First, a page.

But that doesn’t sound right, if you think about it, no? Makishima Shogo is, rightfully so, a criminal in our eyes. But in the eyes of the Sibyl System, he’s innocent because Makishima is a Nihilistic individual who believes that “the only time people really have value is when they act according to their own free will,” in contrast to the citizens under the Sibyl System whose decisions are already made by the hive mind, making him Criminally Asymptomatic. Makishima is a blind spot for the Sibyl System. But does this mean the Sibyl System, claimed as the perfect system, can be judged? Can the Sibyl System be judged? Can the system itself be judged how it judges its citizens? Would that suggest the omnipotent paradox? Would that make the system no longer perfect when proven so?
Can an omnipotent being create a rock so heavy that it cannot lift?
On a personal note, I’m grateful that the Sibyl System doesn’t exist in our world because I agree to an extent with what he says when it comes to free will. And free will is the backbone of Psycho-Pass, and, can be argued, of humanity.
The Sibyl System doesn’t stop at criminal pursuits. It’s an all-ruling hive mind that decides pretty much everything, all suited to an individual’s likelihood of living a happy life. But what makes us happy? What makes you happy? Is it for a matter of statistic and objectivity? Would a computer deciding the aforementioned matters for you make you feel content? Or would the act of making our own decision and having means of control — the idea of free will, make you happy?
The answer doesn’t fall on the series. It’s for you to answer.
But some would argue that free will is an illusion. In comparison to our reality’s society, we are, to an extent, free. In the question of ethics, free will depicts our capacity to make choices that are genuinely our own. In the first episode of the first season, main protagonist Inspector Akane Tsunemori makes a bold decision on her first day by forbidding an Enforcer to pull his Dominator's trigger at a running hostage whose Psycho-Pass is affected by a stimulant, given by force, and the crime itself. Inspector Tsunemori realizes the true nature of the situation, knowing full well the hostage is far from being a latent criminal despite the Crime Coefficient. If it weren’t for the Inspector, the trigger would’ve been pulled without hesitation as judged by the Sibyl System, and a person’s life would’ve been wrongfully eliminated. Her sense of free will and maintaining law at the same time also becomes a highlighting trait of the character that acts as a middle ground, between the two extremes, between what the Sibyl System deems right and just, and what someone like Makishima Shogo thinks is and isn’t valuable. After all, it’s “not the judgment of ‘good’ and ‘evil’ that’s important. What matters is that you come to the decision yourself. That you agonize over it, and you accept it.”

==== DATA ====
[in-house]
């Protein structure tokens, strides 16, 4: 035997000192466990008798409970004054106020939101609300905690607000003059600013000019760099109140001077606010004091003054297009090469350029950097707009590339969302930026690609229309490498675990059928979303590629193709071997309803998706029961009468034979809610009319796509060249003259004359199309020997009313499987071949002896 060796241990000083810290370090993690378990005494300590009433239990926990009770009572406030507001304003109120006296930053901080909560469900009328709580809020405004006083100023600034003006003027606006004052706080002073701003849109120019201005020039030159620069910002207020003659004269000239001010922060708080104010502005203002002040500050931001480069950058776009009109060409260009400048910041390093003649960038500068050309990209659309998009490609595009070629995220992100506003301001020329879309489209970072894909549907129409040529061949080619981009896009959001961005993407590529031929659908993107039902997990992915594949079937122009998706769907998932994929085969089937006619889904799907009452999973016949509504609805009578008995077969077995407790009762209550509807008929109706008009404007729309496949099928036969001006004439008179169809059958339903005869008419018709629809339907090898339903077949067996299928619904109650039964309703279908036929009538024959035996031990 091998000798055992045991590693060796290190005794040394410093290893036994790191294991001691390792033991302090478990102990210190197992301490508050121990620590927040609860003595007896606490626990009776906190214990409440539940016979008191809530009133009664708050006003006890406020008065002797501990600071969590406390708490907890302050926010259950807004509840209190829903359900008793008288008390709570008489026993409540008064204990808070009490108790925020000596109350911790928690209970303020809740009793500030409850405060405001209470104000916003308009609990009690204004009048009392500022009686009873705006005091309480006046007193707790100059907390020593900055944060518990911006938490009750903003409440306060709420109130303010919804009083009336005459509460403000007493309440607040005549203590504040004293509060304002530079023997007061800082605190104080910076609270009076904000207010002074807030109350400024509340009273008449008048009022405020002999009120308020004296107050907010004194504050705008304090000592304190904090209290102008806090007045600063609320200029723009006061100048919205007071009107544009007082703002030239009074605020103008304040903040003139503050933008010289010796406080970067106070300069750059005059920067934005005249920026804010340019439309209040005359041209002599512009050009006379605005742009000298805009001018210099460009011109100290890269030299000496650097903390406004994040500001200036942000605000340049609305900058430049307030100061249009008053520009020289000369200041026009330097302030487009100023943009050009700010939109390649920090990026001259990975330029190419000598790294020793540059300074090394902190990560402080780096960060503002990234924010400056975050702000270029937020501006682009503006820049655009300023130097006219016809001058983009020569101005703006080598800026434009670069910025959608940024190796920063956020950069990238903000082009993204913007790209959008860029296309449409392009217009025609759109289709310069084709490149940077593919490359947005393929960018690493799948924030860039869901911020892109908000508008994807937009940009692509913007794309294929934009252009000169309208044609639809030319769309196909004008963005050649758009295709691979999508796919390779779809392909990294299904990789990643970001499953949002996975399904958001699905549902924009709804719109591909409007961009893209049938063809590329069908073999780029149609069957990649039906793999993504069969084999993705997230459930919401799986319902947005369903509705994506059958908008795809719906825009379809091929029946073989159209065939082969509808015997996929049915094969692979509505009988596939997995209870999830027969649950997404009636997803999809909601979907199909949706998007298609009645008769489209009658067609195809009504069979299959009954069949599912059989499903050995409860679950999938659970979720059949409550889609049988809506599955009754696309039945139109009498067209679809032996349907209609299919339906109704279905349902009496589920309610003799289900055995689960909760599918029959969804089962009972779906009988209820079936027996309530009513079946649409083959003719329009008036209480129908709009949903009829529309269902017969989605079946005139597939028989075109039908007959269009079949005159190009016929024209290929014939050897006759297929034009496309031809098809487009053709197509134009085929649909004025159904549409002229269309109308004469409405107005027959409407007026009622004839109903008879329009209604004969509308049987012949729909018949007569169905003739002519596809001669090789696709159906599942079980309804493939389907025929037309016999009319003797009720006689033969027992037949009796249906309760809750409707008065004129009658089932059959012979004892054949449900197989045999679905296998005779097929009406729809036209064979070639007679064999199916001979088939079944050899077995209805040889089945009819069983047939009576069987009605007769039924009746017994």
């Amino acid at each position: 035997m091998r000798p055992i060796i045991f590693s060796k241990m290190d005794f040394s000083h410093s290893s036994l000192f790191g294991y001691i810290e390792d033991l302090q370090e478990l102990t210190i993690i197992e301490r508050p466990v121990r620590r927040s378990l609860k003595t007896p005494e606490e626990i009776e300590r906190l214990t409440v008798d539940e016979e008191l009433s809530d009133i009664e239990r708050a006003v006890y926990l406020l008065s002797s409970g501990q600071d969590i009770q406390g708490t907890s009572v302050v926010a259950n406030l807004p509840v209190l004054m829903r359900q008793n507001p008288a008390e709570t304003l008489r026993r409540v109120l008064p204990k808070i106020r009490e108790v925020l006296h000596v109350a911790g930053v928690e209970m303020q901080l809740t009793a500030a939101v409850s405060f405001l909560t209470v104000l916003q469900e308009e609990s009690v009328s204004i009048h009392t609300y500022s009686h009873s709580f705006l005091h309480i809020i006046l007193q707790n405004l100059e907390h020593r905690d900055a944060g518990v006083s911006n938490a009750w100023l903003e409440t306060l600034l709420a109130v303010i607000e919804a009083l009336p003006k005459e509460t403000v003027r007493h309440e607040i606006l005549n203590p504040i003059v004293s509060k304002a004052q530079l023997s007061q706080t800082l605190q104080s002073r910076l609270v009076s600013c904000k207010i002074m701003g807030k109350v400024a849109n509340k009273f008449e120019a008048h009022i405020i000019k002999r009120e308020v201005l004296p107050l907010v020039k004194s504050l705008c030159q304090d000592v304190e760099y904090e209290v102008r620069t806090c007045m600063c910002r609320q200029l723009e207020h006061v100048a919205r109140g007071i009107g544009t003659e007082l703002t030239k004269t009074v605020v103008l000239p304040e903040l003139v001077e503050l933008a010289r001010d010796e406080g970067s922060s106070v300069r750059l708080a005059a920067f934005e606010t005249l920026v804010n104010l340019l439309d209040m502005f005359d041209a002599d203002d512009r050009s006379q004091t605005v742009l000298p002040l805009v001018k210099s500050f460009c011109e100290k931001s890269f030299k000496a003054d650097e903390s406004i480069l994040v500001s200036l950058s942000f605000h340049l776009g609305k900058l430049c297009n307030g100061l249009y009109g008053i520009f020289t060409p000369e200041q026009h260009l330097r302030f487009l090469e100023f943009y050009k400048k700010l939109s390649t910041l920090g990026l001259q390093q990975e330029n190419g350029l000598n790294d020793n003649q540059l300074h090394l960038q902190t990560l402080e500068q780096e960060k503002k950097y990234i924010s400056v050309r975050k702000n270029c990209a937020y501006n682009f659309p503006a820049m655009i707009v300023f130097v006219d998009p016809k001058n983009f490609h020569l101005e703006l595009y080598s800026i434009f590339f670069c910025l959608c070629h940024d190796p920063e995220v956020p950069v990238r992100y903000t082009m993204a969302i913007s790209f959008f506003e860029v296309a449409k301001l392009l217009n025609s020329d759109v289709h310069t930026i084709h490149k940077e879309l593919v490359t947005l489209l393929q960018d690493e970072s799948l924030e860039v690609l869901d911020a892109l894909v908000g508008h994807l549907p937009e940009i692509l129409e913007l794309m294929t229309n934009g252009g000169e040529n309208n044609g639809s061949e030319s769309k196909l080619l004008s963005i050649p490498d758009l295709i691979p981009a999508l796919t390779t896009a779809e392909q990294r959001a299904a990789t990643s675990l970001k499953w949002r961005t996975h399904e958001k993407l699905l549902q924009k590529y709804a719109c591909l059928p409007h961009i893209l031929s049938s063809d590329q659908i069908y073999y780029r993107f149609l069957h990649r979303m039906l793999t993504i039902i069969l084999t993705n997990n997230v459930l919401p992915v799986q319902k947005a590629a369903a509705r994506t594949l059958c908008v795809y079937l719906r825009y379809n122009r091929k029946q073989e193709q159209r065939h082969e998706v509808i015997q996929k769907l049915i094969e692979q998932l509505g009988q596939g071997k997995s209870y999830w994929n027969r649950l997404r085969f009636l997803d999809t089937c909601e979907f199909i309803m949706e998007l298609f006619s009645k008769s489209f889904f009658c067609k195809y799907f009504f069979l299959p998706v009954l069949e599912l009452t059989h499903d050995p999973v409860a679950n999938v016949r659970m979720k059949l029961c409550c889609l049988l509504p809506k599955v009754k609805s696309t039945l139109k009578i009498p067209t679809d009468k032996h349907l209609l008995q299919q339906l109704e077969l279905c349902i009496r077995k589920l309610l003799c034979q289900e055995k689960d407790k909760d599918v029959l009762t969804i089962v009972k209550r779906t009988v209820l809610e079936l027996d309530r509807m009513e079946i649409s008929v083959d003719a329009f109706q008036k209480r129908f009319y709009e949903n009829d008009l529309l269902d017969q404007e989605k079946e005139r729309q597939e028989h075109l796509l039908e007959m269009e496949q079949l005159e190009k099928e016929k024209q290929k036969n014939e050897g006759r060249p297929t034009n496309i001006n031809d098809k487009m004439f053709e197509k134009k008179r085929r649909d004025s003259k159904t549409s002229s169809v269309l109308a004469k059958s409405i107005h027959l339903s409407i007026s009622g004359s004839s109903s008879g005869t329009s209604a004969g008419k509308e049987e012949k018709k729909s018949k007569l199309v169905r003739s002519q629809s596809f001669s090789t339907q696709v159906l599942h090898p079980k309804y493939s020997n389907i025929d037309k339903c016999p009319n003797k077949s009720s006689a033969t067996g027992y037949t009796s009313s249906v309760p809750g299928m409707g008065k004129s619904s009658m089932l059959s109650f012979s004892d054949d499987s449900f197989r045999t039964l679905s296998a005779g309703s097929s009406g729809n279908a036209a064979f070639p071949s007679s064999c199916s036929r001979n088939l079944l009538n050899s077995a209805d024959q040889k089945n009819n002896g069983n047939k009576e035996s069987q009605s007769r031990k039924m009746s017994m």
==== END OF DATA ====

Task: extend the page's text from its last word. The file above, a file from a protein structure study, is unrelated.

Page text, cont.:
The series gets more philosophical and scientific as it runs, asking ourselves––or in this case, myself––what it means and could mean to be human. Direct and indirect references to philosophers are not scarce. It’s a beautiful horror in a way that I can’t quite describe, even after these lengthy paragraphs. One of the sentences said by the main protagonist, Inspector Akane Tsunemori, stuck with me since, that “it is not society that determines people’s futures. It is people who determine society’s future.” It, in a way, makes me feel at comfort and discomfort at the same time.
There are a few recurring themes of the anime, and all of them are nothing that makes you feel comfortable when you’re being forced to ask these questions yourself. One thing about this anime is that I personally think that is exactly the one purpose the creators are trying to do; this anime forces you to run barefoot while questioning your own morals at the same time.
To imagine a country to be governed by computers would be a work of horror science fiction. Psycho-Pass reminds me a lot of 1984 by George Orwell, which is quoted in the anime, and We by Yevgeny Zamyatin, both science fiction about a united totalitarian state with mass surveillance in its own technology. Both novels voice the reasonable common discomfort of mass surveillance, and the resemblance between Big Brother (Orwell’s), the Benefactor (Zamyatin’s), and the Sibyl System in Psycho-Pass is uncanny.
To look at our current reality, it’s not that far away that a governing system with mass surveillance by supercomputers is already being implemented; China’s Social Credit System is an example. This reality of ours and Psycho-Pass do not shy away from questioning our sense of free will, what we deem is just in the eyes of our governing system that we choose, how much individual rights we can hold and are held above our heads, how predictable human behavior is, so on and so forth. Psycho-Pass isn’t one to tell you white, sugarcoated lies, whether a dystopian future is too far distant and too impossible to achieve. Heck, it even gave me nightmares for a few days straight. But I think it’s telling why the nightmares are worth explaining in these paragraphs.